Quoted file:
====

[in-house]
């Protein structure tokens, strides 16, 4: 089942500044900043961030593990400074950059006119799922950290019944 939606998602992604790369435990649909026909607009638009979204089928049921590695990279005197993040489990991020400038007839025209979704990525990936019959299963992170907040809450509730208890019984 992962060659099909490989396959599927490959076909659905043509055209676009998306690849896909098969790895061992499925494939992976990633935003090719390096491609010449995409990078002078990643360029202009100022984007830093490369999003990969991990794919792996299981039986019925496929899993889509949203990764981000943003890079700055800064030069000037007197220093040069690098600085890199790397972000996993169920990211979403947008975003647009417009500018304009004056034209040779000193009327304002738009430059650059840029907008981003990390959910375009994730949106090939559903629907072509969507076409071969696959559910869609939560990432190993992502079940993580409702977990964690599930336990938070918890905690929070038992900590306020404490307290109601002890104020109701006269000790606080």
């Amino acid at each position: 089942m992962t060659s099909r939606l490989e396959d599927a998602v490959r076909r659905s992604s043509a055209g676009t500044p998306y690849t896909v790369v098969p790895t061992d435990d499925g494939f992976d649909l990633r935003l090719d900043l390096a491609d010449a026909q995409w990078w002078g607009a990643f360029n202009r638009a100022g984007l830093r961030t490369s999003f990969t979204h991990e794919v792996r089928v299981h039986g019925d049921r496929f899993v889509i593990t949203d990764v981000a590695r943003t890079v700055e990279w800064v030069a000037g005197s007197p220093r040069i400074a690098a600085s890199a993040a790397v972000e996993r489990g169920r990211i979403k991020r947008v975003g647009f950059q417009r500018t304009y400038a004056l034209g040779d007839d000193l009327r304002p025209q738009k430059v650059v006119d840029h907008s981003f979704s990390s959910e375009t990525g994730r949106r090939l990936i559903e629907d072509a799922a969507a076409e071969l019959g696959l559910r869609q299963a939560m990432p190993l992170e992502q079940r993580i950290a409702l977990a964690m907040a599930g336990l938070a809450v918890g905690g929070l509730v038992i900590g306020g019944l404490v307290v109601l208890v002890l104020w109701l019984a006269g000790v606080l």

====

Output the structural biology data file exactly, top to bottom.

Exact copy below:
[in-house]
């Protein structure tokens, strides 16, 4: 089942500044900043961030593990400074950059006119799922950290019944 939606998602992604790369435990649909026909607009638009979204089928049921590695990279005197993040489990991020400038007839025209979704990525990936019959299963992170907040809450509730208890019984 992962060659099909490989396959599927490959076909659905043509055209676009998306690849896909098969790895061992499925494939992976990633935003090719390096491609010449995409990078002078990643360029202009100022984007830093490369999003990969991990794919792996299981039986019925496929899993889509949203990764981000943003890079700055800064030069000037007197220093040069690098600085890199790397972000996993169920990211979403947008975003647009417009500018304009004056034209040779000193009327304002738009430059650059840029907008981003990390959910375009994730949106090939559903629907072509969507076409071969696959559910869609939560990432190993992502079940993580409702977990964690599930336990938070918890905690929070038992900590306020404490307290109601002890104020109701006269000790606080």
């Amino acid at each position: 089942m992962t060659s099909r939606l490989e396959d599927a998602v490959r076909r659905s992604s043509a055209g676009t500044p998306y690849t896909v790369v098969p790895t061992d435990d499925g494939f992976d649909l990633r935003l090719d900043l390096a491609d010449a026909q995409w990078w002078g607009a990643f360029n202009r638009a100022g984007l830093r961030t490369s999003f990969t979204h991990e794919v792996r089928v299981h039986g019925d049921r496929f899993v889509i593990t949203d990764v981000a590695r943003t890079v700055e990279w800064v030069a000037g005197s007197p220093r040069i400074a690098a600085s890199a993040a790397v972000e996993r489990g169920r990211i979403k991020r947008v975003g647009f950059q417009r500018t304009y400038a004056l034209g040779d007839d000193l009327r304002p025209q738009k430059v650059v006119d840029h907008s981003f979704s990390s959910e375009t990525g994730r949106r090939l990936i559903e629907d072509a799922a969507a076409e071969l019959g696959l559910r869609q299963a939560m990432p190993l992170e992502q079940r993580i950290a409702l977990a964690m907040a599930g336990l938070a809450v918890g905690g929070l509730v038992i900590g306020g019944l404490v307290v109601l208890v002890l104020w109701l019984a006269g000790v606080l």